A scandal-plagued center for troubled youth in California’s wine country will pay nearly $7 million to two brothers who suffered years of sexual abuse at the facility, attorneys for the two men announced Wednesday.
Sonoma’s Hanna Boys Center, a residential treatment center overseen by the Diocese of Santa Rosa, will pay $6.8 million to the brothers who were groomed and molested by their casewoker and counselor, beginning in 2006 when the pair were 13 and 15. The sum is believed to be the single highest settlement paid out by the Santa Rosa diocese, plaintiffs’ attorneys told The Sacramento Bee.
At least $31 million in settlements had been paid out by the Santa Rosa diocese to victims of clergy abuse as of May, the Santa Rosa Press Democrat reported.
“This lets the victims know that they don’t have to live in silence anymore. People will listen to us. They will believe us,” former Hanna student Robert Kennedy said in an interview with the Sacramento Bee after the announcement.
Kevin Scott Thorpe, who was also the center’s clinical director, was sentenced in August 2018 to 21 years in state prison for his crimes against Kennedy, Kennedy’s brother and two others committed at the center and his home.
Hanna Boys Center nearly lost its license in 2017 over Thorpe’s abuse of his victims and the facility’s failure to act, the Press Democrat reported in 2018.
Plaintiffs’ attorneys alleged years of rampant abuse “existed and thrived” at Hanna and that the center “engaged in repeated concealment of sexual abuse (and) sexual abusers.”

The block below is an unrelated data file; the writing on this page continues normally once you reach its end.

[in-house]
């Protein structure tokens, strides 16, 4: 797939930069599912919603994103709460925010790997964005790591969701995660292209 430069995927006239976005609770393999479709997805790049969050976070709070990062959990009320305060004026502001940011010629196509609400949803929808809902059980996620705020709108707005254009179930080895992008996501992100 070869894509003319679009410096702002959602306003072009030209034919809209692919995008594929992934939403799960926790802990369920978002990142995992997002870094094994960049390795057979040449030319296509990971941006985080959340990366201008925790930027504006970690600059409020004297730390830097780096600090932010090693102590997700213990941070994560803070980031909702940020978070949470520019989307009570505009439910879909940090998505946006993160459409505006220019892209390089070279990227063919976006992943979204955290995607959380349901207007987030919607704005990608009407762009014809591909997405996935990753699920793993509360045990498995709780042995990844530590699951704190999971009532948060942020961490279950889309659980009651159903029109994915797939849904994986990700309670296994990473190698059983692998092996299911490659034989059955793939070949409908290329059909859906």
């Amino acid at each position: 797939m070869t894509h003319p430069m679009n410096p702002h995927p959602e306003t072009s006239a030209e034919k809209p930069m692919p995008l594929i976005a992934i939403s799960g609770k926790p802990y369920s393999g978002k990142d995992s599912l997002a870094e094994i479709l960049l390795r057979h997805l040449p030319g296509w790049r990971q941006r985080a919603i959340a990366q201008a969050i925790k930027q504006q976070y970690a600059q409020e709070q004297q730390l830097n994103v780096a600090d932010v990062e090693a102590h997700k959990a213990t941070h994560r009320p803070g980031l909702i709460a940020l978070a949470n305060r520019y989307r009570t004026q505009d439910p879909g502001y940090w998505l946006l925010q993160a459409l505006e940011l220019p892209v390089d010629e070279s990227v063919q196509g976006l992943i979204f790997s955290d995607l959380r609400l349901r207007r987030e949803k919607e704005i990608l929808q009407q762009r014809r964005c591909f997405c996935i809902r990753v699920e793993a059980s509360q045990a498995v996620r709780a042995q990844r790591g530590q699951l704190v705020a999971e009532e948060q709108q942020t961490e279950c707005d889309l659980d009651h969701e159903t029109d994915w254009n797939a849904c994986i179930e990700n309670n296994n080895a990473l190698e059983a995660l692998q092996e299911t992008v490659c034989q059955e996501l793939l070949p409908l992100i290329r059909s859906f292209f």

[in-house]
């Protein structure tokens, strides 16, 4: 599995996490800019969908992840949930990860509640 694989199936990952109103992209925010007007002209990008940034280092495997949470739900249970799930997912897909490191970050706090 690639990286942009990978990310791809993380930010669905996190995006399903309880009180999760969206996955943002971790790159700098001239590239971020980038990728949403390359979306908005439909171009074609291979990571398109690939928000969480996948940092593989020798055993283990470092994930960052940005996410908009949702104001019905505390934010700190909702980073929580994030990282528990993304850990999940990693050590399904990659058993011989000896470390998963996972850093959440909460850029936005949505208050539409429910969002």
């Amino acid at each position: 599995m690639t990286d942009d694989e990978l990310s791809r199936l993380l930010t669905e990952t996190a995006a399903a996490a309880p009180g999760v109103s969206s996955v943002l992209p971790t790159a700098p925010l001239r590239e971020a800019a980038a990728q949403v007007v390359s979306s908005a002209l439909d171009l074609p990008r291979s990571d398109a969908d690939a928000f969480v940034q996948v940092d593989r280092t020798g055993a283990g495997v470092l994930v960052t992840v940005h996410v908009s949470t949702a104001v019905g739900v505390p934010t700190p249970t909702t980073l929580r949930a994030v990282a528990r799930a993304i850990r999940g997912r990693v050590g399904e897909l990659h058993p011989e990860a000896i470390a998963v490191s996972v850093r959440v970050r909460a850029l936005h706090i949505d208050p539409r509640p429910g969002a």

The court filings lay out a damning account of nearly unlimited access and unchecked abuse of students by Thorpe all while Hanna staff looked the other way in describing a “toxic environment” at the center that discouraged staff from reporting sexual harassment and abuse.
One Hanna staffer, a mandated reporter, walked into Thorpe’s office as Thorpe was orally copulating a student, a plaintiffs’ punitive damages motion alleged. Attorneys in the document later alleged Thorpe pulled other students from class without notice and was alone with the minors for hours while other staffers “were wondering what happened to these children.” State regulators said at least seven Hanna residents had been molested by Thorpe, according to the Press-Democrat.
Kennedy said he was 13 when Thorpe “started asking me about masturbation when I first got to Hanna” in 2006. Kennedy said a year of advances passed before the sexual activity started.
The damage done at Hanna followed him into young adulthood. Kennedy said he was kicked out of college; was couch surfing at friends’ homes.
“I wondered if I was suffering in silence,” Kennedy said Wednesday.
Kennedy joined plaintiffs’ attorney Dan Beck outside the Hanna center for the announcement. They were later met by Hanna Boys Center CEO Brian Farragher who expressed sadness at what happened to Kennedy and other victims, but did not use the words abuse or sexual assault to describe the events.
“I can’t express how sad and troubled we are about the events that have taken place here. It is our commitment to do everything we can to make sure that it never happens again here and also do our level best to help anybody who was hurt,” Farragher said at the news conference, excerpts of which appeared in the Sonoma Index-Tribune. “We can’t undo the past but we can do a better job moving forward.”
Farragher concluded his remarks by apologizing personally to Kennedy and appealing to other victims to come forward with their stories of abuse: “Robbie, I’m sorry for your pain and your struggles and we’re very grateful, actually, that you came forward.”
Hanna Boys Center, established in 1949, “changes the lives of at-risk, motivated teens through faith, education and caring,” its website reads.
But attorneys for the Kennedys and others molested by Thorpe say in Sonoma Superior Court documents that the school’s mission statement was belied by Hanna’s “systemic problems with child molestation, a culture of abuse and sexual harassment and complete indifference towards the safety of minors.”
“There was a comprehensive, total culture of silence,” Beck said Wednesday. “These boys were tossed out in the cold, used and abused.”